With all due respect to Minnesota quarterback Mitch Leidner, it was a bit of a surprise to see that ESPN draft analyst Todd McShay projected him as a first-round pick in his way-too-early 2017 mock.
Mel Kiper Jr. then followed that up by rating Leidner as his second-best quarterback in the 2017 class.
No one is saying that it’s easy to be a three-year starter at the Division I-level. Leidner will do just that as he enters his final season in Minneapolis. But saying that Leidner — a guy who has never had more than 14 touchdown passes or 3,000 yards in a season — will be the first B1G quarterback drafted in the first round since 1995, was noteworthy.
So, I called in an expert. Pro Football Focus Senior Analyst Steve Palazzolo broke down Mitch Leidner’s film (and did so more in depth than Kiper and McShay). If you’re not familiar with the work that PFF does, familiarize yourself with it and sound really smart when arguing with your friends.
Here’s what he had to say about Leidner’s next-level potential:
ST: When you saw you saw how high Mel Kiper Jr. and Todd McShay were on Leidner, what was your reaction?
PFF: Well, I was surprised, mostly because he just didn’t grade well for us. Out of 157 graded quarterbacks above a certain threshold, he was at 137. So 137 out of 157, just below Christian Hackenberg, who I think people who follow our work know at this point that were extremely low on him and did not see him as a top-end draft pick at all.
So I was surprised just from a grading/performance standpoint. But you see the size and all the whole “looks-the-part” phenomenon. He has that going for him and I think that’s one of those things that anytime you’re 6-4 and you take any number of snaps from under center, it’s almost like draft analysts are going to be looking at you.
ST: You’ve had a chance to see Mitch Leidner on film and evaluate him more than maybe some have. What’s your breakdown of him as a prospect?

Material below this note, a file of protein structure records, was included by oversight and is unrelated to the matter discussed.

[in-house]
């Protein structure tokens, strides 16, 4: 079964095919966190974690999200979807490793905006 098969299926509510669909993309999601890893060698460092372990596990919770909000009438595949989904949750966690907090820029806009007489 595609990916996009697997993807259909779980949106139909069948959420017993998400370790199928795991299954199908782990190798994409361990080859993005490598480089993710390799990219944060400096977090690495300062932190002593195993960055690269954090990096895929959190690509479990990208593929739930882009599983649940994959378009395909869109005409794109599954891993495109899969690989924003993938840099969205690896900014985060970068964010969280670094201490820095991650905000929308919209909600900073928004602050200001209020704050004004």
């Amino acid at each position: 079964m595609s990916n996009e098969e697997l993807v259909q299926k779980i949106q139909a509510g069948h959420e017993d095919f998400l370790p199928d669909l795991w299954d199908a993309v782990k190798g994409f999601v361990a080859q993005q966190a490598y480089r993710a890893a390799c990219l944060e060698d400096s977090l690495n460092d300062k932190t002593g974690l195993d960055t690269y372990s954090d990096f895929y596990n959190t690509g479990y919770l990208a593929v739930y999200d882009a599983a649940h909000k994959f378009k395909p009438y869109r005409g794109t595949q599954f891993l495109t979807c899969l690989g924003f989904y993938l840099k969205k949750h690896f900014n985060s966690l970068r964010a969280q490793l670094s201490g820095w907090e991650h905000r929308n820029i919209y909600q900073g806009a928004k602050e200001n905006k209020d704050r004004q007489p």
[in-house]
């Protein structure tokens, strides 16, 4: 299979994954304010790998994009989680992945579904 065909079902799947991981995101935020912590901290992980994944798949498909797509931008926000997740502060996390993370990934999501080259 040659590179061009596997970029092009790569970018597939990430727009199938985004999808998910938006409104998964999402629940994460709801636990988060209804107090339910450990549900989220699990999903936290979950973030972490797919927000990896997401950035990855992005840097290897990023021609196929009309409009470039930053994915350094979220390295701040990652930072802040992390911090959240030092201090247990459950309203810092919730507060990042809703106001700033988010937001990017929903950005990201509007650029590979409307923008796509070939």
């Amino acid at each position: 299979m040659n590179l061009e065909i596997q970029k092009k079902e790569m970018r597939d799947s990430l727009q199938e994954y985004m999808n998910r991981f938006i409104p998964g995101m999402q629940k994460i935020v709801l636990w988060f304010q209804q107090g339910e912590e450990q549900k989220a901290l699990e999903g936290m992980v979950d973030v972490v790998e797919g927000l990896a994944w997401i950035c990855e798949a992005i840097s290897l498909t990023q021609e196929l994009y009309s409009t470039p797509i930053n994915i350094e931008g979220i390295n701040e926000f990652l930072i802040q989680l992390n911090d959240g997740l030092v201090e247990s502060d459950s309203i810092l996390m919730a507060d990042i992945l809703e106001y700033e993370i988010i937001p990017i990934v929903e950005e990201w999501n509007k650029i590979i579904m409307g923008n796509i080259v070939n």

PFF: The first thing that stands out is you have the size, you have the look like I said. There are actually a lot of things to like on tape. He had a high percentage of what we call “big-time throws,” which is simply our higher-graded throws because we’re grading every single player on every play. Our higher-graded throws are downfield throws, extremely accurate, into tighter coverage, and (Leidner) actually had a really high percentage of those.
Leidner’s best plays look really good. He made a few really nice throws under pressure and he made a lot of really nice throws on the run. As far as a tool standpoint, that stands out in a positive light.
The problem was, what we call his “turnover-worthy throws,” which were passes that should be intercepted, bad decisions, throws into coverage…he also had a really high percentage of those, and it was one of the worst in the nation. There’s a lot of boom or bust to his game. The number of times he was extremely late in the passing game, or the number of times he didn’t see underneath linebackers was extremely concerning.
The highs were high and the lows were low on a snap-to-snap basis. For me, that was the biggest takeaway when going through his film.
ST: I’m sure you’ve seen the good (the Michigan game) and the bad (the Northwestern game). Is Leidner a tale of two tapes guy?
PFF: I think it is. I think that there’s a lot to that. We always joke over here that if you watch any 10 plays from any player and make him look like a first-round pick or a hall of famer. Or you can watch any other 10 and make him look like an undraftable player or someone who should never see the field. Leidner definitely fits that to a T.
His best plays look really good and his bad ones are really bad. I think the important thing is quantifying both of those things. When you quantify the bad compared to the rest of the nation, it just stands out. It’s something he needs to improve before he really gets any sort of middle-round draft consideration. With two years of tape on him from a passing standpoint, he simply has been below average compared to his peers.
ST: McShay compared him to a Carson Wentz/Blake Bortles type because of his mobility for his size. Do you see similarities there or is there a better comp?